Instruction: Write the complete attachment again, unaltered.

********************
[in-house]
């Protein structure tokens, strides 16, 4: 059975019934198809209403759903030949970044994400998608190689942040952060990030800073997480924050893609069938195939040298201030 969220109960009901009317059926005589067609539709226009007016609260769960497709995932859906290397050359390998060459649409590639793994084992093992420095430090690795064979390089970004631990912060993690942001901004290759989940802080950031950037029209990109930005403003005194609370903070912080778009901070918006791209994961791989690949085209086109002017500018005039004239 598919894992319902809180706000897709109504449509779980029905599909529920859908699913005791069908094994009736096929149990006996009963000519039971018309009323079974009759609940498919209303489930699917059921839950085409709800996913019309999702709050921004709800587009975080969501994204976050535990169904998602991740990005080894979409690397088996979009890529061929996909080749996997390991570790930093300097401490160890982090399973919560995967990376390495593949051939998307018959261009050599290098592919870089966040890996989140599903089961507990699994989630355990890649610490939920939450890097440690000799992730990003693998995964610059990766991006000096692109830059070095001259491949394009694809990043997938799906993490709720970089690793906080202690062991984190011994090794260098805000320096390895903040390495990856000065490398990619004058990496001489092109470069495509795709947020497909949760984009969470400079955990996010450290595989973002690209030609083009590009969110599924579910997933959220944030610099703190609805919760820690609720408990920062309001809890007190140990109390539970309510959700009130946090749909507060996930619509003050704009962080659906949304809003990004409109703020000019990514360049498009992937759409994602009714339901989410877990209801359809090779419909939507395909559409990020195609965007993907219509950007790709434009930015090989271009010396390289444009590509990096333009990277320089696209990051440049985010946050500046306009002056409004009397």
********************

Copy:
[in-house]
């Protein structure tokens, strides 16, 4: 059975019934198809209403759903030949970044994400998608190689942040952060990030800073997480924050893609069938195939040298201030 969220109960009901009317059926005589067609539709226009007016609260769960497709995932859906290397050359390998060459649409590639793994084992093992420095430090690795064979390089970004631990912060993690942001901004290759989940802080950031950037029209990109930005403003005194609370903070912080778009901070918006791209994961791989690949085209086109002017500018005039004239 598919894992319902809180706000897709109504449509779980029905599909529920859908699913005791069908094994009736096929149990006996009963000519039971018309009323079974009759609940498919209303489930699917059921839950085409709800996913019309999702709050921004709800587009975080969501994204976050535990169904998602991740990005080894979409690397088996979009890529061929996909080749996997390991570790930093300097401490160890982090399973919560995967990376390495593949051939998307018959261009050599290098592919870089966040890996989140599903089961507990699994989630355990890649610490939920939450890097440690000799992730990003693998995964610059990766991006000096692109830059070095001259491949394009694809990043997938799906993490709720970089690793906080202690062991984190011994090794260098805000320096390895903040390495990856000065490398990619004058990496001489092109470069495509795709947020497909949760984009969470400079955990996010450290595989973002690209030609083009590009969110599924579910997933959220944030610099703190609805919760820690609720408990920062309001809890007190140990109390539970309510959700009130946090749909507060996930619509003050704009962080659906949304809003990004409109703020000019990514360049498009992937759409994602009714339901989410877990209801359809090779419909939507395909559409990020195609965007993907219509950007790709434009930015090989271009010396390289444009590509990096333009990277320089696209990051440049985010946050500046306009002056409004009397």